A Force So Swift: Mao, Truman, and the Birth of Modern China, 1949

By Kevin Peraino
Read by Paul Michael

10.21 Hours 09/19/2017 unabridged
Format: Digital Download
  • Regular Price: $17.50

    Special Price $15.75

    or 1 Credit

    ISBN: 9780525496946

    $12.99 With Membership: Learn More

New York Times Book Review Editors' Choice  A gripping narrative of the Truman Administration's response to the fall of Nationalist China and the triumph of Mao Zedong's Communist forces in 1949--an extraordinary political revolution that continues to shape East Asian politics to this day.   In the opening months of 1949, U.S. President Harry S. Truman found himself faced with a looming diplomatic catastrophe--"perhaps the greatest that this country has ever suffered," as the journalist Walter Lippmann put it. Throughout the spring and summer, Mao Zedong's Communist armies fanned out across mainland China, annihilating the rival troops of America's one-time ally Chiang Kai-shek and taking control of Beijing, Shanghai, and other major cities. As Truman and his aides--including his shrewd, ruthless secretary of state, Dean Acheson--scrambled to formulate a response, they were forced to contend not only with Mao, but also with unrelenting political enemies at home. Over the course of this tumultuous year, Mao would fashion a new revolutionary government in Beijing, laying the foundation for the creation of modern China, while Chiang Kai-shek would flee to the island sanctuary of Taiwan. These events transformed American foreign policy--leading, ultimately, to decades of friction with Communist China, a long-standing U.S. commitment to Taiwan, and the subsequent wars in Korea and Vietnam.   Drawing on Chinese and Russian sources, as well as recently declassified CIA documents, Kevin Peraino tells the story of this remarkable year through the eyes of the key players, including Mao Zedong, President Truman, Secretary of State Acheson, Minnesota congressman Walter Judd, and Madame Chiang Kai-shek, the influential first lady of the Republic of China.  Today, the legacy of 1949 is more relevant than ever to the relationships between China, the United States, and the rest of the world, as Beijing asserts its claims in the South China Sea and tensions endure between Taiwan and the mainland.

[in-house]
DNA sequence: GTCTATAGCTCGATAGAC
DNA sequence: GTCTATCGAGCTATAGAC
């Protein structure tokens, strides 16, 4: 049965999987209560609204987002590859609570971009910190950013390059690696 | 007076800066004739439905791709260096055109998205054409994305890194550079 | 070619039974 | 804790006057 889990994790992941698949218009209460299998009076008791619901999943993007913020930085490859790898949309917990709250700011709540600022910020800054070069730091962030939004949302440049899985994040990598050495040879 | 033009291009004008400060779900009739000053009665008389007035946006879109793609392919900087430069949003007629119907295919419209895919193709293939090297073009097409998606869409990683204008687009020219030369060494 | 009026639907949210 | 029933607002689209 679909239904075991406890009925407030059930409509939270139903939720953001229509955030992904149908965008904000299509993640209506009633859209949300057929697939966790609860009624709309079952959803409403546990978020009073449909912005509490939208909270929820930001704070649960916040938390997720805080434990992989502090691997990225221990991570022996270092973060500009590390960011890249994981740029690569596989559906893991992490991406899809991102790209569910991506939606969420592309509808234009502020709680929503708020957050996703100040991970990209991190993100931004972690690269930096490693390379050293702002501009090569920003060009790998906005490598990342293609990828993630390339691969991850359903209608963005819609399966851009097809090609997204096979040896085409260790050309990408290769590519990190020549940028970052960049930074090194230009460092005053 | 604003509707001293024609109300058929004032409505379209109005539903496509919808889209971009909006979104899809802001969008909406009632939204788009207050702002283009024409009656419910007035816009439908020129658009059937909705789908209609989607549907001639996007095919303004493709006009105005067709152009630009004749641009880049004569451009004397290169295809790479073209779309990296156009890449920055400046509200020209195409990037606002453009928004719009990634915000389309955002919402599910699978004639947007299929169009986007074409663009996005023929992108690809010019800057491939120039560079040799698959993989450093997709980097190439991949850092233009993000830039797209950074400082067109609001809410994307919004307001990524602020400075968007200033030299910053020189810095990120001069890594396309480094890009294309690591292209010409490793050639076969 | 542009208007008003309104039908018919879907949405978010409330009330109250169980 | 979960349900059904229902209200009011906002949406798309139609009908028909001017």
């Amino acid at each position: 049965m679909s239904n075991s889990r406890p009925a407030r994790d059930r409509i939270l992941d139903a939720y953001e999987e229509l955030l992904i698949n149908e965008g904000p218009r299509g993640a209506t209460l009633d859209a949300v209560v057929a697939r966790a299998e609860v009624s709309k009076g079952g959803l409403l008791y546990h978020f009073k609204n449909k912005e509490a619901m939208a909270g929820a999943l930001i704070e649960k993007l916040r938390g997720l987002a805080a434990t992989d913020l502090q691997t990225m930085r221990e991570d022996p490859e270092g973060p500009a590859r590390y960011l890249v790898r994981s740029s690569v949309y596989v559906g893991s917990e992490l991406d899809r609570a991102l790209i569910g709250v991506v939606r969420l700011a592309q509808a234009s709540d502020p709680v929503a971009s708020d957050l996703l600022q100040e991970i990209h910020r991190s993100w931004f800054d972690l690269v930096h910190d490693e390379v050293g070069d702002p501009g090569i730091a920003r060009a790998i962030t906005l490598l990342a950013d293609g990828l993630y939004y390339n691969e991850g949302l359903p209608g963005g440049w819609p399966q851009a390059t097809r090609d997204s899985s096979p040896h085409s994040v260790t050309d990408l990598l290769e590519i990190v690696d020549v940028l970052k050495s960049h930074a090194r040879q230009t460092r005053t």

Learn More
Membership Details
  • Only $12.99/month gets you 1 Credit/month
  • Cancel anytime
  • Hate a book? Then we do too, and we'll exchange it.
See how it works in 15 seconds

Summary

Summary

New York Times Book Review Editors' Choice 

A gripping narrative of the Truman Administration's response to the fall of Nationalist China and the triumph of Mao Zedong's Communist forces in 1949--an extraordinary political revolution that continues to shape East Asian politics to this day.
 
In the opening months of 1949, U.S. President Harry S. Truman found himself faced with a looming diplomatic catastrophe--"perhaps the greatest that this country has ever suffered," as the journalist Walter Lippmann put it. Throughout the spring and summer, Mao Zedong's Communist armies fanned out across mainland China, annihilating the rival troops of America's one-time ally Chiang Kai-shek and taking control of Beijing, Shanghai, and other major cities. As Truman and his aides--including his shrewd, ruthless secretary of state, Dean Acheson--scrambled to formulate a response, they were forced to contend not only with Mao, but also with unrelenting political enemies at home. Over the course of this tumultuous year, Mao would fashion a new revolutionary government in Beijing, laying the foundation for the creation of modern China, while Chiang Kai-shek would flee to the island sanctuary of Taiwan. These events transformed American foreign policy--leading, ultimately, to decades of friction with Communist China, a long-standing U.S. commitment to Taiwan, and the subsequent wars in Korea and Vietnam.